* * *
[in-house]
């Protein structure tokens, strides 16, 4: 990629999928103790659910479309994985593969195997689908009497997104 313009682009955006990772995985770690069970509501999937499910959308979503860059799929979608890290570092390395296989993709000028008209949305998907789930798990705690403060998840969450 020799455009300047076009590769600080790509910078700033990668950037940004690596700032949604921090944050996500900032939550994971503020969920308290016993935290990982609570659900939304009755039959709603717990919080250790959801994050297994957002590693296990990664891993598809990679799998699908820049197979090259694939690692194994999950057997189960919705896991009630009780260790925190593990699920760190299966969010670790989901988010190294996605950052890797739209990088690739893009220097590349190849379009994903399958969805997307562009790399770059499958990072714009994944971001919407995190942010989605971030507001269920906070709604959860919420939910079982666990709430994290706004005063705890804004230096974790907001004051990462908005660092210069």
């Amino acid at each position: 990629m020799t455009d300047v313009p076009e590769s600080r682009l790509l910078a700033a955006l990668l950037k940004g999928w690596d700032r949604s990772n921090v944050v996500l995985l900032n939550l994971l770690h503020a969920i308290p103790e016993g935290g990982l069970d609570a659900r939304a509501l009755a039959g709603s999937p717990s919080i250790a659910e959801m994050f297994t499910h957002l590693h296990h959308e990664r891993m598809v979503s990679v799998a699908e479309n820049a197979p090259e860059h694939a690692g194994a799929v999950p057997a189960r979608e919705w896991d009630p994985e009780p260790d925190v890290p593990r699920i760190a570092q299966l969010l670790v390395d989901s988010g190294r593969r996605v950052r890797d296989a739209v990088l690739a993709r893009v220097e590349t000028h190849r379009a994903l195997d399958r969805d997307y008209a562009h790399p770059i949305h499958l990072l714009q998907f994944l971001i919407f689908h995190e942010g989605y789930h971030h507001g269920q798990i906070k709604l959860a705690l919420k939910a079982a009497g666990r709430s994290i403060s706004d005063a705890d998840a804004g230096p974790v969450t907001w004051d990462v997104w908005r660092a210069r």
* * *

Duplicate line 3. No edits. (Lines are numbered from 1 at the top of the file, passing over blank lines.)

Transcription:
């Amino acid at each position: 990629m020799t455009d300047v313009p076009e590769s600080r682009l790509l910078a700033a955006l990668l950037k940004g999928w690596d700032r949604s990772n921090v944050v996500l995985l900032n939550l994971l770690h503020a969920i308290p103790e016993g935290g990982l069970d609570a659900r939304a509501l009755a039959g709603s999937p717990s919080i250790a659910e959801m994050f297994t499910h957002l590693h296990h959308e990664r891993m598809v979503s990679v799998a699908e479309n820049a197979p090259e860059h694939a690692g194994a799929v999950p057997a189960r979608e919705w896991d009630p994985e009780p260790d925190v890290p593990r699920i760190a570092q299966l969010l670790v390395d989901s988010g190294r593969r996605v950052r890797d296989a739209v990088l690739a993709r893009v220097e590349t000028h190849r379009a994903l195997d399958r969805d997307y008209a562009h790399p770059i949305h499958l990072l714009q998907f994944l971001i919407f689908h995190e942010g989605y789930h971030h507001g269920q798990i906070k709604l959860a705690l919420k939910a079982a009497g666990r709430s994290i403060s706004d005063a705890d998840a804004g230096p974790v969450t907001w004051d990462v997104w908005r660092a210069r």